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Don't let charity fatigue stand between you and people in crisis this Easter...

I have been following Eden Riley's trip to Niger this week over at her blog Edenland. She, along with a couple of other writer/bloggers (from Korea and Germany) has been sponsor to go over to Niger and report back on what she witnesses of the food crisis over there.

Today she implored other bloggers to share the word.

I'm not one for joining in big movements like this really, to be honest it makes me feel very self-conscious, but I was moved by what she has written on her blog this week.

So, I thought I'd write something, but then I felt a bit weird about doing that because I really don't know anything about the food crisis over in Niger...

Wondering, where the hell is Niger? Me, too, apparently, it's here!

But, that's the point... Isn't it?

Too many people know nothing about this crisis which according to this Voice of America article is affecting countries right across the Sahel (and no, I'm not actually sure what the Sahel is but I'm going to go ahead and assume it's a region which stretch across North Africa)... I found that article informative, so you might want to read that, too.

I know we're all suffering from charity fatigue, but that can't be the reason we stop acting (I originally wrote 'caring' here, but that wouldn't be fair, I think people care, they're just overwhelmed by all the need). I get at least three phone calls a week from charities. Some I have helped. I've made other donations to charity after conversations with people on Twitter and Facebook. I've raised money shaving my head a couple of times. I have contributed to that anthology I keep flogging (the giveaway is coming on Wednesday, don't forget to sign up!) which raises money for two children's charities...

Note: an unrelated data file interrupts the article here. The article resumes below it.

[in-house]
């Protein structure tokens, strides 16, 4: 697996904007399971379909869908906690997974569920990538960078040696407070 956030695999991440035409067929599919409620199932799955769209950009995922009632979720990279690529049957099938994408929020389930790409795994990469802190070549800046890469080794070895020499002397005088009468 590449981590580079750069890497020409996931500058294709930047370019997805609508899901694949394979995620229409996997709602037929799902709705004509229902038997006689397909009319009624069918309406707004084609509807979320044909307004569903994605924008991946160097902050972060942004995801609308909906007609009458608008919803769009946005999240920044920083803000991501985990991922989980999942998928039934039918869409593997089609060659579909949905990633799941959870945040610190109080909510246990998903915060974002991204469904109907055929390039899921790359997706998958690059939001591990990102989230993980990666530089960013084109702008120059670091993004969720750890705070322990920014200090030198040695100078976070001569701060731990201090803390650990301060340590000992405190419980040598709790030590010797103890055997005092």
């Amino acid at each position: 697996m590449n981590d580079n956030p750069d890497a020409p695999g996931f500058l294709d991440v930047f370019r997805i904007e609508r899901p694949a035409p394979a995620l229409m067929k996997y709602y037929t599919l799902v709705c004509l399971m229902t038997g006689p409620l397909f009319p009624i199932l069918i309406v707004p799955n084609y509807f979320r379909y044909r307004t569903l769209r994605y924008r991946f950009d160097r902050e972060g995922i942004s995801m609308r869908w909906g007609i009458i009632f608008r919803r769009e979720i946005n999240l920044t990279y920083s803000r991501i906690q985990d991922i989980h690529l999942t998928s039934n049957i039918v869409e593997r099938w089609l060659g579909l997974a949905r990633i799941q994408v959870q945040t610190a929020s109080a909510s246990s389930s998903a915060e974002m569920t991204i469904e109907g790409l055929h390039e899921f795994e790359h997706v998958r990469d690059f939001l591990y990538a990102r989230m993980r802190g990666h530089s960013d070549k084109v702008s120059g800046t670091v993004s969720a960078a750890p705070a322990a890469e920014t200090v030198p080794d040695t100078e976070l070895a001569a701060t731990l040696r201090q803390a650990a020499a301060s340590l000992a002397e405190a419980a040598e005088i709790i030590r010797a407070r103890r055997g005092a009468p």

So, yep, I know the calls for donations are never ending and they seem to disappear into a great void of endless need, BUT every bit you do helps. You have to believe that. I do!

I can't afford to sponsor a child right now. Compared to the children in Niger my children are living in luxury, and yet it feels like we struggle to make ends meet (poverty is terribly relative, isn't it?). So, sponsoring a child is not in the budget, but I have to something!

Remember this guy? Einstein, he was very clever, he taught
us about relativity. Relative to the people of Niger, my
family is incredibly well off!
I'm going to make a donation because the need of the people of Niger is greater than mine. Join me and together we'll make the difference which will not happen without our meagre contributions (believe me, I'm not trying to sound like a sappy 1980s pop song, but no one is going to do our bit for us, they'll do their bit and there will still be a hole where our bit should have been, no kidding)...

Please spread the word and make a donation - charities all over the world are working for this cause, so you don't have to donate to World Vision specifically, you can donate to Oxfam or another charity of your own choosing.

If everyone does something, even if it feels like a drop in the ocean, it WILL make a difference.


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